Justin never raised an eyebrow when I suddenly transformed our formal sitting area into my sewing headquarters. Anyone who knows my husband understands what a profound declaration of approval that is. He has seen how this project has carried me through the autumn. I have long believed that the phrase "Time Heals All Wounds" is a load of garbage. Time itself heals very little; it's what you do with the time that makes all the difference. When the autumn anxiety nipped at my heartstrings this year, I cranked up all of my "Dex Songs" and immersed myself in cutting, tracing, ironing, pinning, and sewing. I have felt so close to my son as I have worked on this very special birthday present for him. I've enjoyed a peace and stability that has eluded me for three Novembers. When my daughter Kinley gets hit by the November blues, she grabs a stack of diapers to work on; this effort has been very healing for our entire family.
So, happy birthday to my darling Dex! Teeny Tears has been created in your memory and your honor. When a grieving family receives a T.T. diaper set for their little one, we want them to know that someone understands that their son or daughter was special, loved, and that they mattered. Because "a person's a person, no matter how small."
We introduce to you: Teeny Tears.
For more about Dex and his surviving brother, Crew, click here.
Founder and President
Please let us know approximately how many angels you dress annually so that we can send you an appropriate number of diapers. Our "small" diapers fit infants between approximately 18-23 weeks. The "large" diapers between about 24-32 weeks.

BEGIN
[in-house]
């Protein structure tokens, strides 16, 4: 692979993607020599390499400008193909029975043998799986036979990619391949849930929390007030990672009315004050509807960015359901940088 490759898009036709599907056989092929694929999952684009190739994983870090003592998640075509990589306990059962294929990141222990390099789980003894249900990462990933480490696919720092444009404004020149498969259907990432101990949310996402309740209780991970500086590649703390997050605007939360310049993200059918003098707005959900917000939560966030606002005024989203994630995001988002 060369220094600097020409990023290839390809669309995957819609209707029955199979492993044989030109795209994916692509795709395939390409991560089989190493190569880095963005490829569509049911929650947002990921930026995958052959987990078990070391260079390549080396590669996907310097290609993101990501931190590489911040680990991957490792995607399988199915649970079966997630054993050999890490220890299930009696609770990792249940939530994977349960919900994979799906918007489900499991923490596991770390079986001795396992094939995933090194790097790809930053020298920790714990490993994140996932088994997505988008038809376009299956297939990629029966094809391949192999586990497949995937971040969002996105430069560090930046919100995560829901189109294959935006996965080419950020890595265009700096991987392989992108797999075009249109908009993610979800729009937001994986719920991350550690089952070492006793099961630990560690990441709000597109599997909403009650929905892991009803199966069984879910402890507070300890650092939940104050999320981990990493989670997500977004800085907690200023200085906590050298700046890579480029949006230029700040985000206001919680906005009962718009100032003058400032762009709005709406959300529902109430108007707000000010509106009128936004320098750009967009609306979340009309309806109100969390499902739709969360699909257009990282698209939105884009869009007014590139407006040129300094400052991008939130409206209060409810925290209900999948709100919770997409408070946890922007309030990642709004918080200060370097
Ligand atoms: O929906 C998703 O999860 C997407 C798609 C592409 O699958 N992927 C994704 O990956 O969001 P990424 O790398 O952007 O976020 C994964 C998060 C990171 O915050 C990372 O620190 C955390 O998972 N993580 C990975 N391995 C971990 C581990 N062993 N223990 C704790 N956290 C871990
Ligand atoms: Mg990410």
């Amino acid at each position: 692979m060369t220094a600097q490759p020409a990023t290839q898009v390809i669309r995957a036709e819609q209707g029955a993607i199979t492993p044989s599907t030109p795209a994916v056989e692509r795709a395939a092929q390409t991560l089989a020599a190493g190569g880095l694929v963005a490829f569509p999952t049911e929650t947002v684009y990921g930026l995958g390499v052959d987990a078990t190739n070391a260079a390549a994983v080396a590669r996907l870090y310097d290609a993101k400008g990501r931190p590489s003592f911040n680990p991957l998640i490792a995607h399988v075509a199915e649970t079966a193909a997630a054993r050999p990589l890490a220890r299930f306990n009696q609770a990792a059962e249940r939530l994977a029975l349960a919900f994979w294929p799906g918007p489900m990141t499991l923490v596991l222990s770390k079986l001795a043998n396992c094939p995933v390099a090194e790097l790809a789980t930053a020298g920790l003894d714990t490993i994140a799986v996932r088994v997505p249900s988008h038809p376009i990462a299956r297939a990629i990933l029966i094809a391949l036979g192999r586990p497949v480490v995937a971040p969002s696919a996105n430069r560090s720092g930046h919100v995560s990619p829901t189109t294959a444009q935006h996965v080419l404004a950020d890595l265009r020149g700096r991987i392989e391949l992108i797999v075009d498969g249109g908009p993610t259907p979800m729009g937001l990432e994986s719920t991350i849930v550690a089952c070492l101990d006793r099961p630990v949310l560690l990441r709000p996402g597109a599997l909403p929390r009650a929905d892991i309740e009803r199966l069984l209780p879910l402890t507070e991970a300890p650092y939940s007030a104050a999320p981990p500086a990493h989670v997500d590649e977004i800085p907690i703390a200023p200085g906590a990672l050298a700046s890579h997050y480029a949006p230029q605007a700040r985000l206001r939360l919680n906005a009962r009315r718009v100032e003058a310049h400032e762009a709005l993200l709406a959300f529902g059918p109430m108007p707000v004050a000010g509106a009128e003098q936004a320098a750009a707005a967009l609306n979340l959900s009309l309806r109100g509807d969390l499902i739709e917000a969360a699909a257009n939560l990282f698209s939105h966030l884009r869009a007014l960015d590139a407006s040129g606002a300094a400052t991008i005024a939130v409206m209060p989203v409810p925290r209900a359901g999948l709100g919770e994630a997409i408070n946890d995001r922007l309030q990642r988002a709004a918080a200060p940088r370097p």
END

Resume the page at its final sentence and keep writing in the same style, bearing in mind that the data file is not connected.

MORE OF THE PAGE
We are also able to accept requests for Teeny Tunics through the Teeny Tears project!
Have you visited Angel Outfitters, a division of Teeny Tears that specializes in providing itty bitty buntings for little ones lost between 14-19 weeks gestation? Visit their website and request buntings for your hospital here!:
If you like what you read and this sounds like something you would like to be a part of, please email our headquarters for your patterns and sewing instructions!
How To: Get Started!
#6. We are always happy to accept your diaper collections through our headquarters for national and international distribution! They will be sent out in future packages to hospitals in need. They will be delivered with your personalized distribution cards just the same as if you had delivered them to your local hospital. The only difference is that they end up in facilities on our waiting list!
#7. We will also happily accept your diaper cut outs, flannel fabric, or monetary contributions through our headquarters for the families that we serve!
#8. If you are a seamstress sewing for another organization and would like to include diapers with your donations to them, please have the leader of the organization contact us for registration within our project. We are highly organized to avoid duplication of efforts and we log and track ALL Teeny Tears diapers donated worldwide, regardless of whether they are donated directly to hospitals or through our friends at other organizations. Please remember, Teeny Tears is a project, not a pattern! We enjoy very warm and rewarding, collaborative relationships with many dozens of other bereavement organizations around the world.